BCCPA CEO Daniel Fontaine says the province needs to invest an extra $300 million in seniors care over the next five years.

BCCPA CEO Daniel Fontaine says the province needs to invest an extra $300 million in seniors care over the next five years.

VIDEO: $300 million needed for seniors’ care in B.C. over next five years, says report

Care providers’ group says seniors need to be kept out of acute care




The B.C. government needs to hire more staff and upgrade infrastructure at seniors’ homes, a care providers’ group says.

The BC Care Providers Association released its annual report on Tuesday, calling for an immediate and serious investment of $300 million over the next five years. The group hopes the federal government will chip in the same amount.

“Only 29 per cent of British Columbians believe that seniors’ care will be there when they need it,” CEO Daniel Fontaine told reporters at a news conference in Burnaby.

More than 90 per cent are already feeling the crunch, Fontaine added, as part of the ‘sandwich generation:’ people care for both children and parents.

The report said the funding would go toward training, staff time, better infrastructure, and new models of care, and would mean more direct attention for seniors in residential care and double the minimum home care visit to 30 minutes.

Natasha Aruliah said she has felt the lack of support for at-home care for her 80-year-old father for the last year.

“My father needs full-time care. He’s towards the later stages of Alzheimer’s,” said Aruliah, who lives in the Lower Mainland. “My father has regressed back to his childhood in Sri Lanka – speaking Tamil, wanting string harpers and our food.”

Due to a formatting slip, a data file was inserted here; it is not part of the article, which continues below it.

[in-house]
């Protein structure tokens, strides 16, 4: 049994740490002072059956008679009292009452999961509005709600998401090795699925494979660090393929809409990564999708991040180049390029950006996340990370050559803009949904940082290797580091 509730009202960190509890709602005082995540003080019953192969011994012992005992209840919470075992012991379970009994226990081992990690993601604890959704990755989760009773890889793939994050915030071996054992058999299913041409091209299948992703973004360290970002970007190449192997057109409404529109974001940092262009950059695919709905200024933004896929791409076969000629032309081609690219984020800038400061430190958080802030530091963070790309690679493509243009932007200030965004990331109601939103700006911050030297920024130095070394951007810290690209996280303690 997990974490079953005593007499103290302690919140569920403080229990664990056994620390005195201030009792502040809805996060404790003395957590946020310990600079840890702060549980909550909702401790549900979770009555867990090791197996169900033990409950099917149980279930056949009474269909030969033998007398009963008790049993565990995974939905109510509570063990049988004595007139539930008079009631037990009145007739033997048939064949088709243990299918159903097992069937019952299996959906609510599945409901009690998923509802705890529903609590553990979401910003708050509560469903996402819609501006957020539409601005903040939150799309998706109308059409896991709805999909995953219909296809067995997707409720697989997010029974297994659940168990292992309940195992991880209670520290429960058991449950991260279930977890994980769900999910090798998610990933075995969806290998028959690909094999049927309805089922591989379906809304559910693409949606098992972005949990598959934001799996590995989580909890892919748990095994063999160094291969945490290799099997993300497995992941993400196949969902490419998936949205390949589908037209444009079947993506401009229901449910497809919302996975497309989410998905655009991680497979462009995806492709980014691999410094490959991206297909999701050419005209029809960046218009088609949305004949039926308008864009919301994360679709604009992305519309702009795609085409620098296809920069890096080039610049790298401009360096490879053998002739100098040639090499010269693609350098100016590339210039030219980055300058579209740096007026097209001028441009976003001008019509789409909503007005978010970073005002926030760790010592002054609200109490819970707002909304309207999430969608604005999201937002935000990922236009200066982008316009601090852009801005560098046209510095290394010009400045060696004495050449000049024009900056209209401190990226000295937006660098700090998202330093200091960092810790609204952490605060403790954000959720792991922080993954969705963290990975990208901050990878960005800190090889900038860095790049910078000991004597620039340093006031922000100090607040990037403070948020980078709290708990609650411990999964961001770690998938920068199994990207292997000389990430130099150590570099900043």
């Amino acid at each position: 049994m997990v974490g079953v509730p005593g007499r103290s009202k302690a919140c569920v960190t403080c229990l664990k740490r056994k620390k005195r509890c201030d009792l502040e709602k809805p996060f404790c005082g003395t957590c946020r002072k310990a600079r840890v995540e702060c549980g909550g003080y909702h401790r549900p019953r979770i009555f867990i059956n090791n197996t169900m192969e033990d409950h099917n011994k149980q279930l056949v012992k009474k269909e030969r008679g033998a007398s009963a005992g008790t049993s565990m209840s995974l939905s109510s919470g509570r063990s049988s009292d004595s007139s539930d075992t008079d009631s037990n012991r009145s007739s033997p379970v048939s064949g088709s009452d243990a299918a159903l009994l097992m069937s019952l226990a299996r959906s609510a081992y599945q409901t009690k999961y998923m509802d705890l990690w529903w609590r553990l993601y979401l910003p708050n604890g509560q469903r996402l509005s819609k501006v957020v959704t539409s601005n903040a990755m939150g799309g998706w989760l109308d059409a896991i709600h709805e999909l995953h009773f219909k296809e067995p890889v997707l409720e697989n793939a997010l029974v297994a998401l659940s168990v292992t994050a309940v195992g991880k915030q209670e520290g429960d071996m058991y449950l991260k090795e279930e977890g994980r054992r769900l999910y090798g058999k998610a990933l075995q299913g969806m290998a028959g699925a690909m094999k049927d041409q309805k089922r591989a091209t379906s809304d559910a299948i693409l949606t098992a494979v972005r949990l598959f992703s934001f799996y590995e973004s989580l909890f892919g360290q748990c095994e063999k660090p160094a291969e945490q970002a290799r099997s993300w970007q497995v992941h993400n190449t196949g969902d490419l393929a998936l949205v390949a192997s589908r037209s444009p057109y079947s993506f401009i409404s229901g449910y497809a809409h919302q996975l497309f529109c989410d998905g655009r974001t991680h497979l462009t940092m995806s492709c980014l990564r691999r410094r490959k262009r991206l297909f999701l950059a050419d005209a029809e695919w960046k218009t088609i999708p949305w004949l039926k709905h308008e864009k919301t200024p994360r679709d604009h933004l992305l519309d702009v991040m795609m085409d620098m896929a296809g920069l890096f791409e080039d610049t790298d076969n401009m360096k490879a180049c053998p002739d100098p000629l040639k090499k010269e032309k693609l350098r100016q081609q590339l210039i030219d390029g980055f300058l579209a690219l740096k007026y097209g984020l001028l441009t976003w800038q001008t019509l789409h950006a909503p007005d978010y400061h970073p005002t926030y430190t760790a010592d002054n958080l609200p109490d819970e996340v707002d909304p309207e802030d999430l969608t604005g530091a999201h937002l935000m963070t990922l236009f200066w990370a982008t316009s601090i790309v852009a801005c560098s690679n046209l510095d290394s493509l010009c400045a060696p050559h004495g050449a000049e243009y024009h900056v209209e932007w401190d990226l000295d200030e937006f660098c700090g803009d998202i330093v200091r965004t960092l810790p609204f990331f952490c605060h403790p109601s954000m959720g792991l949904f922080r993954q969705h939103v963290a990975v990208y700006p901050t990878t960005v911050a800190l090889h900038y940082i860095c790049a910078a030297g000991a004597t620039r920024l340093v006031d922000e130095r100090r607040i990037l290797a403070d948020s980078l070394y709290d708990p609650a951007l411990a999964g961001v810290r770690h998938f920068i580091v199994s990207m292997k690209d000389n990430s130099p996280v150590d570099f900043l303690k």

Providing those comforts to her increasingly deteriorating father has proved all but impossible with only 15 minutes of home care four times a day.

“It’s not enough. They barely get time to take off their boots and their coats and then they have to go out the door again,” said Auruliah. “It means my dad has to feed and toilet on demand at the times that they arrive, not at the times when he’s needing to.”

The lack of familiarity leaves her father confused and upset.

“They don’t know who he is. They don’t know the story of this man who is an electrical engineer, a telecommunications expert who’s travelled and lived in most countries in the world,” she said. “These strangers are coming in and doing some of the most intimate actions with him as they try to clean and care for him.”

Fontaine challenged the province to keep seniors out of acute care beds.

Currently, 13 per cent of all acute care beds in B.C. are being used by patients that should be in other levels of care.

“Every single one of those acute care beds is $1,800 a day in public investment,” he said. “Compare that to a residential care setting, which would be $200 a day and even less than that for home care.”

Aruliah can understand why people call for emergency care. In 2015, her father was in acute care four times because there wasn’t anywhere else for him to go. By the time he got to the top of the waitlist, he had regressed too far to use it.

“My dad worked hard (all his life). I don’t want to see him discarded on a rubbish pile because we don’t have the time and resources to give him what he deserves.”

WATCH: One woman talks about her mother’s quality of life in a Burnaby care home

 

 

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